Where is the Digital Divide in Higher Education?
June 25th, 2012 by Dr. Bruce Johnson
Our society is so heavily dependent upon web technology, it‘s easy to forget that a digital divide could exist – and yet it does. The phrase ‘digital divide’ has taken on various meanings since it was introduced in the 1990s and is typically associated with factors such as income, race, and class. Even though advances in mobile technology have made Internet usage more accessible, a divide still exists. The current digital divide is caused by differences in income, location, and quality of Internet access, which ultimately affects the availability of educational opportunities for many Americans.
Access to Technology is Not an Option
When the term ‘digital divide’ was first introduced, it referred to those who had or did not have access to technology and it was often based upon ethnicity. However, issues of access to technology are leveling out, as noted in a 2010 Pew study, Technology Trends Among People of Color. One example cited by the study found that laptop ownership among African Americans, Latinos, and whites is equal. This has not eliminated the divide but transformed it. Now the digital divide refers more specifically to Internet access. In fact, a study by the Federal Communications Commission, Broadband Adoption in Low-Income Communities confirmed the necessity of Internet access to be included in society.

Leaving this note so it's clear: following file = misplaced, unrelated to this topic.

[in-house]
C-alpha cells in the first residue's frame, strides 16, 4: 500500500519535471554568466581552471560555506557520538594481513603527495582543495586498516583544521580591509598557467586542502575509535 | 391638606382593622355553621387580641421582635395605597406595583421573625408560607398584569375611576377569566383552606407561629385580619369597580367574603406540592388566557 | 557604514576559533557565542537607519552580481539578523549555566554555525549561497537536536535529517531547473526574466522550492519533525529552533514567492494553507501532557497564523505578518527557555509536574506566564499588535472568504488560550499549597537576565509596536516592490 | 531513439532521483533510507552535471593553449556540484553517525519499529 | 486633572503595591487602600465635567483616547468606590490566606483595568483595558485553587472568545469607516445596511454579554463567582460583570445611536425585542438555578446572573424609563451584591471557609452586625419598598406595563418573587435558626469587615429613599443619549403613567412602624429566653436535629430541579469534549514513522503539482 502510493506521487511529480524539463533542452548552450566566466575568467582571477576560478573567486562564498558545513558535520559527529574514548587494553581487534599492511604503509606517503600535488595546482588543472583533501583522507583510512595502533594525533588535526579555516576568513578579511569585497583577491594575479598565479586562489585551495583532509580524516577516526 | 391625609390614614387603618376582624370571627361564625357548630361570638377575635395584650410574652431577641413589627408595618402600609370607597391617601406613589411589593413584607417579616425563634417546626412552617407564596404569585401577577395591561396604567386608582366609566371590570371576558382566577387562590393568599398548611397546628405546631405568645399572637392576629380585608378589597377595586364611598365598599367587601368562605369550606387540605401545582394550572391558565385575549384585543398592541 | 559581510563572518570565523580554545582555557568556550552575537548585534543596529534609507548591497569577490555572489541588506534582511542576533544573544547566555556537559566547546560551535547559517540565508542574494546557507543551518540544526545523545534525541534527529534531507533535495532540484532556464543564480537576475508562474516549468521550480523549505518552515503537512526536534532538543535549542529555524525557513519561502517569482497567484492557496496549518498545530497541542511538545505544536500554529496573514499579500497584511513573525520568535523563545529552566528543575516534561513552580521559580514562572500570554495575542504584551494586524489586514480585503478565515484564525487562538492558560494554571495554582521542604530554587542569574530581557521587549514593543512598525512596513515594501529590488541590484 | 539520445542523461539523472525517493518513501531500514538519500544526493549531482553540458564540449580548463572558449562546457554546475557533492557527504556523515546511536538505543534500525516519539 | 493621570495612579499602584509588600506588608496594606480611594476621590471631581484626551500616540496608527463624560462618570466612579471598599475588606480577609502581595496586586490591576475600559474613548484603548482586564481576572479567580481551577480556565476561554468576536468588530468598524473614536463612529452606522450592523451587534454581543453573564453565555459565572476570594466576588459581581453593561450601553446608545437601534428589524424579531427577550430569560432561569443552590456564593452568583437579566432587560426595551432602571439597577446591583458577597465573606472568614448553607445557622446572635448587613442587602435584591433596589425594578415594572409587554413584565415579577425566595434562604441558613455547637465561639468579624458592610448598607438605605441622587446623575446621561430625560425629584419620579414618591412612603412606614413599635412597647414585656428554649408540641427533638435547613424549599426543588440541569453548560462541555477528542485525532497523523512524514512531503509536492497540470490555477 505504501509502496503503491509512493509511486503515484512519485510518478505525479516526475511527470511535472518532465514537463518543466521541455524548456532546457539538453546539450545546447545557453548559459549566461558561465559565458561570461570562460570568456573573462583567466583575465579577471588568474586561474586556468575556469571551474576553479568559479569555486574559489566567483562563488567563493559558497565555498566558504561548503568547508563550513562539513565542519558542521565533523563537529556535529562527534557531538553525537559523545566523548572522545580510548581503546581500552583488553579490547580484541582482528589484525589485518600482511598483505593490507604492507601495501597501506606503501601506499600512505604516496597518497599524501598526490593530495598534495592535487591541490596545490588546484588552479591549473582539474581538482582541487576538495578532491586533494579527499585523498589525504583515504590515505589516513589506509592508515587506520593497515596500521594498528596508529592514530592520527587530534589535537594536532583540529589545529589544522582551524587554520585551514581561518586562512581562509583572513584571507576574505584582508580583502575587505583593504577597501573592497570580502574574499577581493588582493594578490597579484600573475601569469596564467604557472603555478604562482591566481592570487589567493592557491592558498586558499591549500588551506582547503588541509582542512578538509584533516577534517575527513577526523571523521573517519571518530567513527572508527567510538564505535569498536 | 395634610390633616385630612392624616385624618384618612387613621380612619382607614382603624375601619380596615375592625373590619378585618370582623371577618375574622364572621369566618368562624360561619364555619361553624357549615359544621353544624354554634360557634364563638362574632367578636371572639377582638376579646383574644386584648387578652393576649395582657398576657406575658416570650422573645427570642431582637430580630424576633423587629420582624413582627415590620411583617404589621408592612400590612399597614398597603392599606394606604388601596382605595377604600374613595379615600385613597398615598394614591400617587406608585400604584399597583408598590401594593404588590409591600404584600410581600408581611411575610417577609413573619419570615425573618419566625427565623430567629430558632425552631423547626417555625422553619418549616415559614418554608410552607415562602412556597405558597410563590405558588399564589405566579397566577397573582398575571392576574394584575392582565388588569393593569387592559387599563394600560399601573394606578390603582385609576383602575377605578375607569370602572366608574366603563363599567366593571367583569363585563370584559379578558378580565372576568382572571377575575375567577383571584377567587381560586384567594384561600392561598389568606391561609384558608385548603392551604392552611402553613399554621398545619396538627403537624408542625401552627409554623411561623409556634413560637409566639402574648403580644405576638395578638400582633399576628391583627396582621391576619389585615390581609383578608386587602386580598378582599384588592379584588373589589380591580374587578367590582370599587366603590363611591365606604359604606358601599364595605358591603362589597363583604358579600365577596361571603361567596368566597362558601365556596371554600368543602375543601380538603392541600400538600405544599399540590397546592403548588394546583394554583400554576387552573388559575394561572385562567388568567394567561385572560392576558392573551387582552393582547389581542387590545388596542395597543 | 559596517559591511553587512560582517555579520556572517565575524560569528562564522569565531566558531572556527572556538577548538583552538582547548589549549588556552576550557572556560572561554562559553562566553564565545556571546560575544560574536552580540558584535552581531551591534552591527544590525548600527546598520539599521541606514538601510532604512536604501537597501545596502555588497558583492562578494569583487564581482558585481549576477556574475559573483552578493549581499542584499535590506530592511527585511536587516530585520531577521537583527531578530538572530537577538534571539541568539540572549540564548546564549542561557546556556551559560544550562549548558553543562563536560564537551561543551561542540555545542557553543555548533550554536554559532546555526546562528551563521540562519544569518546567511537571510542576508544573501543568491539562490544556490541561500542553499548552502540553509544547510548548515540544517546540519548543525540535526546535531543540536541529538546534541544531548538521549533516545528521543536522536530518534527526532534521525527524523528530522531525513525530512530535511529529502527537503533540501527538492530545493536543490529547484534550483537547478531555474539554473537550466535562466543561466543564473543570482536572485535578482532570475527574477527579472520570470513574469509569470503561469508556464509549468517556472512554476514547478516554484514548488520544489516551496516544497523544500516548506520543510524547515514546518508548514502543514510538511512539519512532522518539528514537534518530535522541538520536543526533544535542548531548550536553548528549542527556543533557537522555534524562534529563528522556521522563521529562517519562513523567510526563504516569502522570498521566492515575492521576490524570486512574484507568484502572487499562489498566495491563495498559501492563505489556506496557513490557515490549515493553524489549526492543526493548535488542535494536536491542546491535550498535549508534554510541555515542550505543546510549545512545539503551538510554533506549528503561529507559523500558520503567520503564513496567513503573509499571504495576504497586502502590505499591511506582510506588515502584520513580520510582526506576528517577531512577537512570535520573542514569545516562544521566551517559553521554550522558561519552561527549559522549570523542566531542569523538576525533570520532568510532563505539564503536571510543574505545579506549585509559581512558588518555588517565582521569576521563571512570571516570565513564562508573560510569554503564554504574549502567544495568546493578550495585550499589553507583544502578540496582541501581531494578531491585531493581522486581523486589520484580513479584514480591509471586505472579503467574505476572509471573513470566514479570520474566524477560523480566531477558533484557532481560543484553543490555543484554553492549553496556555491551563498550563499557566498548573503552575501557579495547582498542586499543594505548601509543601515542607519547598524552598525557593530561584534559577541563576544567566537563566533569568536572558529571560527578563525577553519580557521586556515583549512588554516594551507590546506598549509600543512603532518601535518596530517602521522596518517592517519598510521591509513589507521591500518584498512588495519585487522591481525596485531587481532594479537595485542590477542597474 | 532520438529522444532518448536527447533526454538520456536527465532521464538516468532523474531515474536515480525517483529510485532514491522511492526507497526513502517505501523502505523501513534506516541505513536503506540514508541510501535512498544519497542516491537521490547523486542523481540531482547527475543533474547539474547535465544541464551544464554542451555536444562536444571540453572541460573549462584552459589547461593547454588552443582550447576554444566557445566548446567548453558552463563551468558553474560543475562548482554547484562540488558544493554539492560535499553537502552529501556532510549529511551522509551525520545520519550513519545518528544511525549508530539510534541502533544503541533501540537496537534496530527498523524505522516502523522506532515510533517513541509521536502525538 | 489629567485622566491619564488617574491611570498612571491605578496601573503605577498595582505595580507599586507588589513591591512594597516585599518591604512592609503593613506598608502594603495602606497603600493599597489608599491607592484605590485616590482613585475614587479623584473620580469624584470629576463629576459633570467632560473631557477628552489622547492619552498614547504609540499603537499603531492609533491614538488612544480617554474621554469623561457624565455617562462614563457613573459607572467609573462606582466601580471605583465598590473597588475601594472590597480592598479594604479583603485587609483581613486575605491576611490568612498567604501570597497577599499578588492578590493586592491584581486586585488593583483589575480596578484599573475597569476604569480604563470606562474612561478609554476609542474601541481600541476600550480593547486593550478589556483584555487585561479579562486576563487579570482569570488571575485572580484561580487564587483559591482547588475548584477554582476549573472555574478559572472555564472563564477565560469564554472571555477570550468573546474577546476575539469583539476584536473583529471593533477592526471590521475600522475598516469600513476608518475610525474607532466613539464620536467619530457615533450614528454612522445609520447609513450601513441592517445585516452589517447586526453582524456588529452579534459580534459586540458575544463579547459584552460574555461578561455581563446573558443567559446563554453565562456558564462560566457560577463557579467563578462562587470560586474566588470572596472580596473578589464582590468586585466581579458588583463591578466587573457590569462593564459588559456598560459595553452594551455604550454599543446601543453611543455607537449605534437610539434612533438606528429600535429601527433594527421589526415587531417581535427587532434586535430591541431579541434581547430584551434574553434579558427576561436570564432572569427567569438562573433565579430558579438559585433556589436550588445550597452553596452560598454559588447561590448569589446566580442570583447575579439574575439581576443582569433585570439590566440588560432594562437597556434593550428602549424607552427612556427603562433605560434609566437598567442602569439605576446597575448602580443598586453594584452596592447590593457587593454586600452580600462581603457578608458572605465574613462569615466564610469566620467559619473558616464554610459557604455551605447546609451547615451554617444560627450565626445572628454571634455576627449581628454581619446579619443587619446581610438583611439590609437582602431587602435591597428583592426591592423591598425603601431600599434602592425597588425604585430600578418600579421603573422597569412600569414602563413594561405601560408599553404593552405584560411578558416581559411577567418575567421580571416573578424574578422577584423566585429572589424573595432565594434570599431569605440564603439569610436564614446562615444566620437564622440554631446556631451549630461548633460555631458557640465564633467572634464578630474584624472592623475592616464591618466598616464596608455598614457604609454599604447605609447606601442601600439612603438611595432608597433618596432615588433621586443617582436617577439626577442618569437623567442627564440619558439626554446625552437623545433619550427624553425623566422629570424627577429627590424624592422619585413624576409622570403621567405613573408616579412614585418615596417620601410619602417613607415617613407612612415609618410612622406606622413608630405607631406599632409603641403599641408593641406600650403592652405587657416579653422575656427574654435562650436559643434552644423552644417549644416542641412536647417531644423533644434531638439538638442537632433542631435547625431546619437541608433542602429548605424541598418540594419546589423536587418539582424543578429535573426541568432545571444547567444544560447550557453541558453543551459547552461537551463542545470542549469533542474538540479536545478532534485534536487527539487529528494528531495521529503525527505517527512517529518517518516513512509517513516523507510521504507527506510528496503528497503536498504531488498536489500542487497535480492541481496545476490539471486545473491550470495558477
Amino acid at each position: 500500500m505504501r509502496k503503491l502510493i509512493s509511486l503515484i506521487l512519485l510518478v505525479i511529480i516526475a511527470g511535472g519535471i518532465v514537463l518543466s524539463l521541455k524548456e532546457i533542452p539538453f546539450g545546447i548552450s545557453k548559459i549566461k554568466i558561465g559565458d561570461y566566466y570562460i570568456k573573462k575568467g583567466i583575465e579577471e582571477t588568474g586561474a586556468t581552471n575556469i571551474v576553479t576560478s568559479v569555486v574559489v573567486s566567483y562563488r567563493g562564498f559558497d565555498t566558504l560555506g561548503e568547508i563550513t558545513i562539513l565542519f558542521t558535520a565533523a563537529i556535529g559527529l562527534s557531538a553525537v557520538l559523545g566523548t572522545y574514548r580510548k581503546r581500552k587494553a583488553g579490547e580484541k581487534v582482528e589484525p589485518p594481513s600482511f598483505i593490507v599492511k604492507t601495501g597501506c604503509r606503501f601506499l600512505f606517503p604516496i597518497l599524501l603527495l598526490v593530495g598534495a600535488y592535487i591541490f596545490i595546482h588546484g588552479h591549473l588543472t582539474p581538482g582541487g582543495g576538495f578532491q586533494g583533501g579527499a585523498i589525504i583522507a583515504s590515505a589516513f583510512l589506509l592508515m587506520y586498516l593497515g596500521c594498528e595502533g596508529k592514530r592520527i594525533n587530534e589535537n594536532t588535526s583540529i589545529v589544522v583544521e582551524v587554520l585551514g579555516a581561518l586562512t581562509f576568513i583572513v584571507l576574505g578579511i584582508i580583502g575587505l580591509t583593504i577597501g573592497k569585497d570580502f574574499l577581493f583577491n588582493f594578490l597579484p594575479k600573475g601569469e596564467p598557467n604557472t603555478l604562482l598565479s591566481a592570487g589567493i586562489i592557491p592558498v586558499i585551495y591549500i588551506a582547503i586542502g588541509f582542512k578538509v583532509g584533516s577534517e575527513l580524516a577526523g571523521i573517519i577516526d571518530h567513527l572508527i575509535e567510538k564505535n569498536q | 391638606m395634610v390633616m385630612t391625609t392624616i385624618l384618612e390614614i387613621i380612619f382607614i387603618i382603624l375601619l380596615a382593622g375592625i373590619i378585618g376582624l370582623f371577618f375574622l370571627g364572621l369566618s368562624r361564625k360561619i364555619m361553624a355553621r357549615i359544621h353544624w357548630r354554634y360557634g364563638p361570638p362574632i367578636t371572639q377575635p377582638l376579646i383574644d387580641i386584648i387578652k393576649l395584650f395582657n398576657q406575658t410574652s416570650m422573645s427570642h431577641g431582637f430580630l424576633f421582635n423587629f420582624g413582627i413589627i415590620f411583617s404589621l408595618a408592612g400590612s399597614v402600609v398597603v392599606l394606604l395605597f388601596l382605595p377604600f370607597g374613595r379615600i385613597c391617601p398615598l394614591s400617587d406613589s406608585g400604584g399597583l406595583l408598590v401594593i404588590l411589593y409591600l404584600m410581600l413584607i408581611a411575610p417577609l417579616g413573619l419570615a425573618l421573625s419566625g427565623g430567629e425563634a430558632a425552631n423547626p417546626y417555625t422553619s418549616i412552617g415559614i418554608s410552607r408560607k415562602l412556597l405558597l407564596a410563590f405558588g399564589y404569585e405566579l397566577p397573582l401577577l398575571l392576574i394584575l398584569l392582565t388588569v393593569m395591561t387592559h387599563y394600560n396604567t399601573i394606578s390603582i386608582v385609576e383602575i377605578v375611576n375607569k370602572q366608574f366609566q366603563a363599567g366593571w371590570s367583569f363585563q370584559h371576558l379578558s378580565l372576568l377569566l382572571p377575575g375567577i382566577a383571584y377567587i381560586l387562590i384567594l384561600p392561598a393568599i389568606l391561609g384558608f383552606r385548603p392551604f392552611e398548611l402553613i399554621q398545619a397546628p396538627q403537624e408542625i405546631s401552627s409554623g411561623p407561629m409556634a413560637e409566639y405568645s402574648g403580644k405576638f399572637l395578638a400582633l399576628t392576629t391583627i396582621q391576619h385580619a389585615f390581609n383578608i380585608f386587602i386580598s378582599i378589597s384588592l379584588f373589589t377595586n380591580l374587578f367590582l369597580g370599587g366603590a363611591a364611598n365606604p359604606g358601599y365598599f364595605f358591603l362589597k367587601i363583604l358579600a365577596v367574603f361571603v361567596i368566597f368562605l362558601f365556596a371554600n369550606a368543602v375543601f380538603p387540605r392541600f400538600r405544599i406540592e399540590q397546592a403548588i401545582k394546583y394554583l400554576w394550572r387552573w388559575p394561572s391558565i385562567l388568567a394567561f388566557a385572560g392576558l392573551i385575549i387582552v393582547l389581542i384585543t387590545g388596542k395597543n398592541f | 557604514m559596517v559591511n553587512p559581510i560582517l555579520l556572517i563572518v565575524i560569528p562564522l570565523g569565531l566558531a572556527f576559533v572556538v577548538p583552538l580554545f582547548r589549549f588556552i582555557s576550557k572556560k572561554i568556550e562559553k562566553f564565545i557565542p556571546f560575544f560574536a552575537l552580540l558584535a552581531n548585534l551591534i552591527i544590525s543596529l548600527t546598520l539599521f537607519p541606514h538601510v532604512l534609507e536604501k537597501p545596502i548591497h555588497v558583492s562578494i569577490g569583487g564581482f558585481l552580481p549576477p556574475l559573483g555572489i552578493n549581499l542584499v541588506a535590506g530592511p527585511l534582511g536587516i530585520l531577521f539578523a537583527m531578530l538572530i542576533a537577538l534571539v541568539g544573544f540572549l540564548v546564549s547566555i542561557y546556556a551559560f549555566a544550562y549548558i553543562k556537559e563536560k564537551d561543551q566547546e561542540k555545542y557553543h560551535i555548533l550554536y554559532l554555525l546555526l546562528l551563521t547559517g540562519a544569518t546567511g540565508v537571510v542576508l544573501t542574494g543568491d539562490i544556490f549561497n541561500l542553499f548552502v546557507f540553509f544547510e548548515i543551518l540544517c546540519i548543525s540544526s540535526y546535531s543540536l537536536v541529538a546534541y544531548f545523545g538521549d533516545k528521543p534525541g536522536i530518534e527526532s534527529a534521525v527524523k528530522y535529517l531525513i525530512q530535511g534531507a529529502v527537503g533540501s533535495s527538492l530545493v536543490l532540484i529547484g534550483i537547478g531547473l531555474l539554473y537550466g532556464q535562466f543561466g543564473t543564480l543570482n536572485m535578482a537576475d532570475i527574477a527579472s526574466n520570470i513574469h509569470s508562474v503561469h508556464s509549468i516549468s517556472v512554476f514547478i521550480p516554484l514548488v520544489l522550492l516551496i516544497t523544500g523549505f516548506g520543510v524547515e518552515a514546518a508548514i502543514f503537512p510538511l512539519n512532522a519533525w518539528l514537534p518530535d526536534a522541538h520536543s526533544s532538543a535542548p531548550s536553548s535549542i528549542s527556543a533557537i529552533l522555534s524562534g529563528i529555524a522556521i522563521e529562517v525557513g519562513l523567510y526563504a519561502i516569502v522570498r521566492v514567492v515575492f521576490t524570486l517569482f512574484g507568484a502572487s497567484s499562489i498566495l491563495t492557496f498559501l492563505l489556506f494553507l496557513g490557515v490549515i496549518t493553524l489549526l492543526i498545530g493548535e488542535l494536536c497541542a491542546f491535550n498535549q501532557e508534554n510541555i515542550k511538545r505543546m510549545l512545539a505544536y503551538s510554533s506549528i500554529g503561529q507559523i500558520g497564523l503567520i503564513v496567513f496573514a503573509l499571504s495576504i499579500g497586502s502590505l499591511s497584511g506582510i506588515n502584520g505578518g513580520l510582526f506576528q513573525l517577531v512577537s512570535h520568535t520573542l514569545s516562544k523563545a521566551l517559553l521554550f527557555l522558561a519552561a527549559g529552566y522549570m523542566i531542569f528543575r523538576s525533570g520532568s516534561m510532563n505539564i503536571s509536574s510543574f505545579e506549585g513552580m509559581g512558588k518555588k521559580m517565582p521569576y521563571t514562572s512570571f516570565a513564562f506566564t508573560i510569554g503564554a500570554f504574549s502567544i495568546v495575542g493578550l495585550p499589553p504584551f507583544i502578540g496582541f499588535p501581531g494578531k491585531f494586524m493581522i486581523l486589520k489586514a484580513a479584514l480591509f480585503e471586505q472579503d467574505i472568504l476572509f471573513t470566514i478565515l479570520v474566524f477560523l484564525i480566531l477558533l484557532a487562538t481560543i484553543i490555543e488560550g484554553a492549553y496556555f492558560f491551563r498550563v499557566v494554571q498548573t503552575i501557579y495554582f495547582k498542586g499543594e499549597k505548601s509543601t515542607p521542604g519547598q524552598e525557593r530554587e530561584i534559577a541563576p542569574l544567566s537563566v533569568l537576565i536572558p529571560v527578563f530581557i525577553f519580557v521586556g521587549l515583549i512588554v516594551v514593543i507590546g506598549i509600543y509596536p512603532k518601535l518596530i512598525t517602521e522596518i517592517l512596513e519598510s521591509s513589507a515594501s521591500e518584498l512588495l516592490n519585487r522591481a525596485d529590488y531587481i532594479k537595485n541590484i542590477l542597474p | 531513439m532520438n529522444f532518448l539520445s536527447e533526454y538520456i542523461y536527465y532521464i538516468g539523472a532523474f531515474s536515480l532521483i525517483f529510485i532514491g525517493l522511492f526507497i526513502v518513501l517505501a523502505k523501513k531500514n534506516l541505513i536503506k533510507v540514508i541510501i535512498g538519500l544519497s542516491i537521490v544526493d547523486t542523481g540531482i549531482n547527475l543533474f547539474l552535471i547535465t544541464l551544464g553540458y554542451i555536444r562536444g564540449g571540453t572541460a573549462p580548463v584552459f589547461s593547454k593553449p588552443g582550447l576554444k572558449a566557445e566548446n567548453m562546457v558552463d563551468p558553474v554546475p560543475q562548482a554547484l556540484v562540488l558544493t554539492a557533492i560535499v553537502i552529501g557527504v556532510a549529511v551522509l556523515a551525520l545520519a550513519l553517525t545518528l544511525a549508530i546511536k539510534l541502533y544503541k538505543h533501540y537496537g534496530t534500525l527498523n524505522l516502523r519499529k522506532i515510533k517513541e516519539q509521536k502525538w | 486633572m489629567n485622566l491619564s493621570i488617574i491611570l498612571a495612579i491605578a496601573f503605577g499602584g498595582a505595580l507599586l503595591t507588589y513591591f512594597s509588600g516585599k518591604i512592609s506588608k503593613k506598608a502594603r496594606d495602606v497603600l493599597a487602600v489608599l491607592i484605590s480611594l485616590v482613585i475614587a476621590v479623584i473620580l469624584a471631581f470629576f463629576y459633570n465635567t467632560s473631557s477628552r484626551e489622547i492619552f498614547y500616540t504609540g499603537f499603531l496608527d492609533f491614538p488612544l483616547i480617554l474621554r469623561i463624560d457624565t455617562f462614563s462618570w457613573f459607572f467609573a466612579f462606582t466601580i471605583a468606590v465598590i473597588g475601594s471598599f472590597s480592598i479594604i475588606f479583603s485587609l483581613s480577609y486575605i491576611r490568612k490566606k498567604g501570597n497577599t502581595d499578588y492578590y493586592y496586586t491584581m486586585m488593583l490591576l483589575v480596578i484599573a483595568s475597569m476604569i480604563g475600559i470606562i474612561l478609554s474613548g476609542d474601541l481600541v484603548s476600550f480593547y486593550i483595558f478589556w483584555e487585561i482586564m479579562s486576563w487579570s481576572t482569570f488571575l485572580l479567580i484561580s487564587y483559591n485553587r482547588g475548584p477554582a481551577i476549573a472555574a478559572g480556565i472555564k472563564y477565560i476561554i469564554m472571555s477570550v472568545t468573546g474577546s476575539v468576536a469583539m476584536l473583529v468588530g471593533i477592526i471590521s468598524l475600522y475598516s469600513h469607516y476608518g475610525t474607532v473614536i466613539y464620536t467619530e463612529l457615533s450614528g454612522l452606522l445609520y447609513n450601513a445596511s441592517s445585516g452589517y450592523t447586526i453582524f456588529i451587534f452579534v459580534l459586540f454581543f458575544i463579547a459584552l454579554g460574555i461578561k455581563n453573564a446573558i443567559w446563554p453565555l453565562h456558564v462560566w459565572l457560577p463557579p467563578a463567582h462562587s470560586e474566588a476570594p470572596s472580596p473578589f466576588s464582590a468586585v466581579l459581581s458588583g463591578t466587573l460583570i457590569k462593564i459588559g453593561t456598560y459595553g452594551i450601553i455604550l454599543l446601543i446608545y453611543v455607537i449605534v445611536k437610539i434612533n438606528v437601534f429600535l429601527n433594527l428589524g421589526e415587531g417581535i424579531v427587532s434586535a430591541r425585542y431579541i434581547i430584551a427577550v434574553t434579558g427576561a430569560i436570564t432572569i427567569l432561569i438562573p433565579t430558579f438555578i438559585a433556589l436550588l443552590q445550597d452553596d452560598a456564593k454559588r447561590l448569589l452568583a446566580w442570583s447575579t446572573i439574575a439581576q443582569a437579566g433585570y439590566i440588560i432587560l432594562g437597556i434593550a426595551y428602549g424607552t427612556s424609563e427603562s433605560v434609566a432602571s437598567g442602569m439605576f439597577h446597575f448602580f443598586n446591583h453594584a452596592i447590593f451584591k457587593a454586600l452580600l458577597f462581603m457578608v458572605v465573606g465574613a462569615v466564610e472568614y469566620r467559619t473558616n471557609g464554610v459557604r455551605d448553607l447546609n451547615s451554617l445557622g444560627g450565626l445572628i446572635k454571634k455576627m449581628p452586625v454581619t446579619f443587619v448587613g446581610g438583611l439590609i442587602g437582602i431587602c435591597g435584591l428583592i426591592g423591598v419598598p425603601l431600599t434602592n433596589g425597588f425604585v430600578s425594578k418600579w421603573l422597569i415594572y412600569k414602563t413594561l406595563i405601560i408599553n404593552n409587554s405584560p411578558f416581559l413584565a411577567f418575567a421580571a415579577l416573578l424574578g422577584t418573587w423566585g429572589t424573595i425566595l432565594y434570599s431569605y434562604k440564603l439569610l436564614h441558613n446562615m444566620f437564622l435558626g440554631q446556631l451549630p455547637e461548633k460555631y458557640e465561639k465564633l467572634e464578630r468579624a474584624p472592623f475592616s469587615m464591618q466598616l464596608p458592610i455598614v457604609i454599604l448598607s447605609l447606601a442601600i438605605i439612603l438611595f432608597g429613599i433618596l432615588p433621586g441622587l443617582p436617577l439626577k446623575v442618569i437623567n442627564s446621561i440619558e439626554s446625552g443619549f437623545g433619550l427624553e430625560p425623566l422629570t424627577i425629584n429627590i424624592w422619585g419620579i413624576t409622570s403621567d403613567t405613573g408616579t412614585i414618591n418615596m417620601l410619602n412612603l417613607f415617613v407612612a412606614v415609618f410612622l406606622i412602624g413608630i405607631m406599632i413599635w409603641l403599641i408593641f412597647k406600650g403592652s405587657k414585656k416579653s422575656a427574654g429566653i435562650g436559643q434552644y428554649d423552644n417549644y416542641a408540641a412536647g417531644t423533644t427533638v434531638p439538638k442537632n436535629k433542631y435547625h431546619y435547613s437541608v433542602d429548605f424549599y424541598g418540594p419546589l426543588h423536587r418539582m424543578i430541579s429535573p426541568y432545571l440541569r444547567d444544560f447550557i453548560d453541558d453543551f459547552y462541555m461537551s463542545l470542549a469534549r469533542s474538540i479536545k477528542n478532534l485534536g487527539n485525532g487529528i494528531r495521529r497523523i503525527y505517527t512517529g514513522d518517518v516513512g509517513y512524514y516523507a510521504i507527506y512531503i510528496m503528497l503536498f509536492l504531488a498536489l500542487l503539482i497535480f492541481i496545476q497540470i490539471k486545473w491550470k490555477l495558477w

Susan P. Crawford, a professor at the Benjamin N. Cardozo School of Law, explained the extent of this divide in her New York Times opinion piece The New Digital Divide. Crawford believes “we are a country in which only the urban and suburban well-off have truly high-speed Internet access, while the rest — the poor and the working class — either cannot afford access or use restricted wireless access as their only connection to the Internet.” Unfortunately this is further substantiated by economic reports.
In 2011, the Department of Commerce released a report that indicated for households with incomes below $25,000 (in 2010), only four out of ten had Internet access. This is in contrast to households with incomes in excess of $100,000, which had a 93% access rate. When broken down by race, 55 percent of African-American homes had Internet access and 57 percent of Hispanic households had access. A Pew study in 2011, For minorities, new 'digital divide' seen, had similar findings related to mobile Internet access. Researchers found that 51 percent of Hispanics and 46 percent of African Americans gained Internet access by their phone. Without quality Internet service, educational opportunities may be limited, especially for those who live in a location where access to a traditional college is not available.